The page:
In GPFS you can replicate (mirror) a single file, a set of files or the entire file system and you can change the replication status of a file at any time using a policy or command. You can replicate metadata (file inode information) or file data or both. Though in reality, if you do any replication, you need to replicate metadata. Without replicated metadata, if there is a failure, you cannot mount the file system to access the replicated data anyway.

A replication factor of two in GPFS means that each block of a replicated file is in at least two failure groups. A failure group is defined by the administrator and contains one or more NSDs. Each storage pool in a GPFS file system contains one or more failure groups. Failure groups are defined by the administrator and can be changed at any time. So when a file system is fully replicated any single failure group can fail and the data remains online.

 

File system descriptor quorum how it effects replication

So far we have discussed a replication factor of two and two failure groups. There is one more aspect to replicating data in GPFS that is important to consider, and that is file system descriptor quorum. Remember that for a file system to remain accessible two of the three official copies of the file system descriptor need to be available. How can you do that in a replicated file system with two failure groups? You can’t. When there are more than three NSD’s in a file system GPFS creates three official copies of the file system descriptor. With two failure groups GPFS places one descriptor in one failure group and the other two in the other failure group (assuming there are at least 3 NSDs). In this configuration if you lose the failure group which contains the two official copies of the file system descriptor, the file system unmounts. Therefore for the file system to remain accessible you need to create one more failure group that contains at least a single NSD.

Typically this third failure group contains a single small NSD that is defined with a type of descriptor only (descOnly). The descOnly designation means that this disk does not contain any file metadata or data. It is only there to be one of the official copies of the file system descriptor. The descOnly disk does not need to be high performance and only needs to be 20MB or more in size so this is one case where often a local partition on a node is used for this NSD. To create a descOnly NSD on a node you can use a partition from a local LUN and define that node as the NSD server for that LUN so other nodes in the file system can see it.

 

IO patterns in a replicated system

When replicating a file system all writes go to all failure groups in a storage pool. Though with replicated data since you have two copies of the information there are some optimizations GPFS can do when your application is reading data. By default when a file system is replicated GPFS spreads the reads over all of the available failure groups. This configuration provides the best read performance when the nodes running GPFS have equal access to both copies of the data. For example this behavior is good if GPFS replication is used in a single data center to replicate over two separate storage servers all SAN attached to all of the GPFS nodes.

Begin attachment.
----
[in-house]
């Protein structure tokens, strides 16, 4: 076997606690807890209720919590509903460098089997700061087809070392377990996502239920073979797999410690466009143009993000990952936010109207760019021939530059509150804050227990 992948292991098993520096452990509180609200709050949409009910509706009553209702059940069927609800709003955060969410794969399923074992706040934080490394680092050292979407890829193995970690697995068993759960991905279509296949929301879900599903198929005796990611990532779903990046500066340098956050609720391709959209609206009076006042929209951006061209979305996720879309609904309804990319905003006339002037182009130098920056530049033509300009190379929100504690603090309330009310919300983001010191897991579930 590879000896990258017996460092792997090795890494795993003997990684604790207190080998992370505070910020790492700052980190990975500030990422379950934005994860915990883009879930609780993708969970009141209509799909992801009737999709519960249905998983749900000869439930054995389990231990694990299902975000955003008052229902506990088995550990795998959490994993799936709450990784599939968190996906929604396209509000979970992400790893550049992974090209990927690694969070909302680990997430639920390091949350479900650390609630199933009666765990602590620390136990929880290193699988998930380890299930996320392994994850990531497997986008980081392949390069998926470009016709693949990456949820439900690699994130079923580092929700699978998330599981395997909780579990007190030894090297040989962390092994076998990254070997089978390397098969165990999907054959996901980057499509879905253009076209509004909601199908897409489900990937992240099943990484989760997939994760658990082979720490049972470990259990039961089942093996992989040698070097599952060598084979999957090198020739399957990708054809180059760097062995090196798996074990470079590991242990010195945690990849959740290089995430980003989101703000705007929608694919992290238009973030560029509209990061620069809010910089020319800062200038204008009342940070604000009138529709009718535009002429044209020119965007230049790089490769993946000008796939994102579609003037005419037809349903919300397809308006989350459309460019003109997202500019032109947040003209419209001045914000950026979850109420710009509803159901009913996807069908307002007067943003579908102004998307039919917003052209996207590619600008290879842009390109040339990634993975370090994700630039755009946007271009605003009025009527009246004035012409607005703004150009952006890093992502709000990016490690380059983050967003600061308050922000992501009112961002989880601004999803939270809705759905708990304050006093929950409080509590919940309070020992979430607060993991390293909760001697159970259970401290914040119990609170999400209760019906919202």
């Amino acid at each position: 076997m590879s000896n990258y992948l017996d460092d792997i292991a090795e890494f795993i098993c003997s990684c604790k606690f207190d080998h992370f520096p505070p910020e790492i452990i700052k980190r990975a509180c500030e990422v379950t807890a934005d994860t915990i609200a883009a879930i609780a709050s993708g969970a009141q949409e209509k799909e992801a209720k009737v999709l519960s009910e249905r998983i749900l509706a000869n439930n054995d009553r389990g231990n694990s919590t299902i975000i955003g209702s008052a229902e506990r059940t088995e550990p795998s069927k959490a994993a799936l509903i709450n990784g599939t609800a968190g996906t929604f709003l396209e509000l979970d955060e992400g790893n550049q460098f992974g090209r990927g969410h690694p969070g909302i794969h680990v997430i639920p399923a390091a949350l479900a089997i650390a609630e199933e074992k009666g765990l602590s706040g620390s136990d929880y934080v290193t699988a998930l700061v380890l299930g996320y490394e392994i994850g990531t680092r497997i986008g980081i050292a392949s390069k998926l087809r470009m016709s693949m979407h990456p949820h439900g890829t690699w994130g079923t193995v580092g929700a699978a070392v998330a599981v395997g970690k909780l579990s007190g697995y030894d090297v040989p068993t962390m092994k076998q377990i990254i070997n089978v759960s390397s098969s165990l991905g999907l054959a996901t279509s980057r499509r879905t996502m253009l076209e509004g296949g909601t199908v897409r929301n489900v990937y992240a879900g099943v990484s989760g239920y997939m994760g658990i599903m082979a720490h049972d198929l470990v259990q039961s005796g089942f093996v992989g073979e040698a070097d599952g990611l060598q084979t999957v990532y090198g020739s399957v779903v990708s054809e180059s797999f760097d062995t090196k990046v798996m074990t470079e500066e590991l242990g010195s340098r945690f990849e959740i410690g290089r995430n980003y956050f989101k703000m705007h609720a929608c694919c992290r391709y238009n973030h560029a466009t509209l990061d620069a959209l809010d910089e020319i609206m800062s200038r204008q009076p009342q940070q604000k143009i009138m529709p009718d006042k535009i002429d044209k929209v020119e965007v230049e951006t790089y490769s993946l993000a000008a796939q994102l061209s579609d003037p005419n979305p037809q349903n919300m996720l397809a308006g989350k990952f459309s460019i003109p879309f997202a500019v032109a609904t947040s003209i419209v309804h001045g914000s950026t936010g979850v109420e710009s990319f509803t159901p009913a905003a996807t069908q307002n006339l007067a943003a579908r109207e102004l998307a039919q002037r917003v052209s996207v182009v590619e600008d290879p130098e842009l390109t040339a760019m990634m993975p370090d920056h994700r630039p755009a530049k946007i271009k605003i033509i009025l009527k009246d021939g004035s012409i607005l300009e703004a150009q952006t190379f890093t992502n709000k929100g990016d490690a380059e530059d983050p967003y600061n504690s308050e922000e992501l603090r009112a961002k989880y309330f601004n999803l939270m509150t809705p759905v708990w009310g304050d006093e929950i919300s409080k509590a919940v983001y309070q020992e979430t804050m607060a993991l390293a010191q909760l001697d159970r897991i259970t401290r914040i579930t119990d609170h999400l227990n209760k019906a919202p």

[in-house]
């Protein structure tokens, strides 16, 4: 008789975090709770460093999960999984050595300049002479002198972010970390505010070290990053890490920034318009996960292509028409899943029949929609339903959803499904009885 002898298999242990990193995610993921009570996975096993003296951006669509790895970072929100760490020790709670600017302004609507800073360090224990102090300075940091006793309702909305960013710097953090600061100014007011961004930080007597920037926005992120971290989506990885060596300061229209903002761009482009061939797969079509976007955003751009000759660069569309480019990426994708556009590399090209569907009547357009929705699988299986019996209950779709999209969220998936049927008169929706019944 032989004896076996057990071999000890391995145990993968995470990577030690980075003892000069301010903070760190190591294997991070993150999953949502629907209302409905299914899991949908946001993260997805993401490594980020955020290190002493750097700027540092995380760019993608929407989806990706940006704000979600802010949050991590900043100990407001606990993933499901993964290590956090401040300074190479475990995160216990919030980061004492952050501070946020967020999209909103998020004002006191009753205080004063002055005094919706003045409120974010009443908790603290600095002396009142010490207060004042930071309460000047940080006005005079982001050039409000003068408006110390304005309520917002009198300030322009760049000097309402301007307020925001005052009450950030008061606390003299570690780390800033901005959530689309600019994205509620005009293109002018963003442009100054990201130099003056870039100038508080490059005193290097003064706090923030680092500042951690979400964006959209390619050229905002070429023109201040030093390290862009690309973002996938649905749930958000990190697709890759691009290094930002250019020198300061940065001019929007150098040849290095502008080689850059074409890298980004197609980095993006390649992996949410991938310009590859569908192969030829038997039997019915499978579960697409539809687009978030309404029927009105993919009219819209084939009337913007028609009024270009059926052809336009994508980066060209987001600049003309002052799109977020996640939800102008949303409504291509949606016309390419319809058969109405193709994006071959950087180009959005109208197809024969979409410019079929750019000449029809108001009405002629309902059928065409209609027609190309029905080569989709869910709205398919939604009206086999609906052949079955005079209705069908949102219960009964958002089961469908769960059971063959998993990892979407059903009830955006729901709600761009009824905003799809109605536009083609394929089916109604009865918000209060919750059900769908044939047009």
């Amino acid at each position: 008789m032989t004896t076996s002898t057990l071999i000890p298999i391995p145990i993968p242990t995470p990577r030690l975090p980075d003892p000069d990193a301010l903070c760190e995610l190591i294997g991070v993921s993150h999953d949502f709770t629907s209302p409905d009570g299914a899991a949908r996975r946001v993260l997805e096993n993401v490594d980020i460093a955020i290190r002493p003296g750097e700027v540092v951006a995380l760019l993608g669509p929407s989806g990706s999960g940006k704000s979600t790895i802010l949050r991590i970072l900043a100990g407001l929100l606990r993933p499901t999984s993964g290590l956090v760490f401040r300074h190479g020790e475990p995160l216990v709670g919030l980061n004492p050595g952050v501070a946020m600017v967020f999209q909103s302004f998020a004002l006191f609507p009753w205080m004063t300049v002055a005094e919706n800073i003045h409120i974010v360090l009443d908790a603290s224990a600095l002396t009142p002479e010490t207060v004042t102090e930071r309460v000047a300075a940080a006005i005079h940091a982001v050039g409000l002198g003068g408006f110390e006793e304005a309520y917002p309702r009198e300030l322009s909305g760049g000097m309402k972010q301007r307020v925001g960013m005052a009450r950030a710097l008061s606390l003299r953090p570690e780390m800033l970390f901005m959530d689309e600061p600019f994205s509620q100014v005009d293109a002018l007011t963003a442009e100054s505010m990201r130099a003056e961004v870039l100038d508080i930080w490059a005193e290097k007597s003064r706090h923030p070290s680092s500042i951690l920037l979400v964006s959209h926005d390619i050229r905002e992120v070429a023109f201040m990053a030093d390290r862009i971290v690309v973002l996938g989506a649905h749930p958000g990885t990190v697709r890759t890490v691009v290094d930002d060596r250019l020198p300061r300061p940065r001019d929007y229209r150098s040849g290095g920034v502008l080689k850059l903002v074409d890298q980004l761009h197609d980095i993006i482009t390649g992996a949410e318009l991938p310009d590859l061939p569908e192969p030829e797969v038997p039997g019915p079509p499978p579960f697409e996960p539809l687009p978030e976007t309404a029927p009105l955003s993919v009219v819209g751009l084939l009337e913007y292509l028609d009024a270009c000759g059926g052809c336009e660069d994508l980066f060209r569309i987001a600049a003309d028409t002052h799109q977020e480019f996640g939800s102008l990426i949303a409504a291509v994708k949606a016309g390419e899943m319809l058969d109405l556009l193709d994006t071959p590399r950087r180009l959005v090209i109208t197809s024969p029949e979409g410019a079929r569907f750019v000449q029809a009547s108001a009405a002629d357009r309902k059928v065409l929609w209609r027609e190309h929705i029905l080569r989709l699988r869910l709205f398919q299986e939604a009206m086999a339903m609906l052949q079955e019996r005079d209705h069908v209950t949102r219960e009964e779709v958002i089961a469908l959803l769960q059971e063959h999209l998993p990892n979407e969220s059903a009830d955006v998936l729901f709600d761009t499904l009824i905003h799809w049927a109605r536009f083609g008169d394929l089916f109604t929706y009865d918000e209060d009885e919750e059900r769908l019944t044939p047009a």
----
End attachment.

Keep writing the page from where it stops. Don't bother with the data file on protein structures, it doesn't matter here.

The readReplicaPolicy configuration parameter allows you to change the read IO behavior in the file system. If you change this parameter from default to a value of local GPFS changes the read behavior with replicated data. A value of local has two effects on reading data in a replicated storage pool. Instead of simply reading from both failure groups GPFS reads data from the failure group that is on either on “A local block device” or on a “A local NSD server.”

A local block device means that the path to the disk is through a block special device. On Linux, for example that would be a /dev/sd* device or on AIX a /dev/hdisk device. GPFS does not do any further determination, so if disks at two separate sites are connected using a long distance SAN connection GPFS cannot distinguish what copy is local. So to use this option connect the sites using the NSD protocol over TCP/IP or InfiniBand Verbs (Linux Only).

A local NSD server is determined by GPFS looking at the subnet used in ethe daemon node name to determine what NSD servers are “local” to an NSD client. For NSD clients to benefit from “local” read access the NSD servers supporting the local disk need to be on the same subnet as the NSD clients accessing the data. This parameter is useful when GPFS replication is used to mirror data across sites and there are NSD clients in the cluster. This keeps read access requests from being sent over the WAN.

Figure 1 is an example of a multisite configuration that can benefit from a readReplicaPolicy of local. In this example Location 1 and Location 2 both have a copy of the file system data and metadata. Each cluster is defined on a different subnet (for daemon node name) Location 1 on 5.3.2.0  and Location 2 on 1.2.3.0 and the servers on each subnet can communicate usinig TCP/IP routing. The readReplicaPolicy parameter is set to local so the compute cluster at Location 1 reads from the NSD servers in Location 1.

 

GPFS read replica policy

Figure 1

Figure 1 is an example of a multisite configuration that can benefit from a readReplicaPolicy of local. In this example Location 1 and Location 2 both have a copy of the file system data and metadata. The servers in eadch site are on a single subnet and readReplicaPolicy=local. So the compute cluster at Location 1 reads from the NSD servers in Locaiton 1. 

 

Conclusion

GPFS can be configured for basic availability using RAID protected data all the way to multi-site configurations with GPFS replicated metadata and data. What configuration you choose depends on your requirements and budget.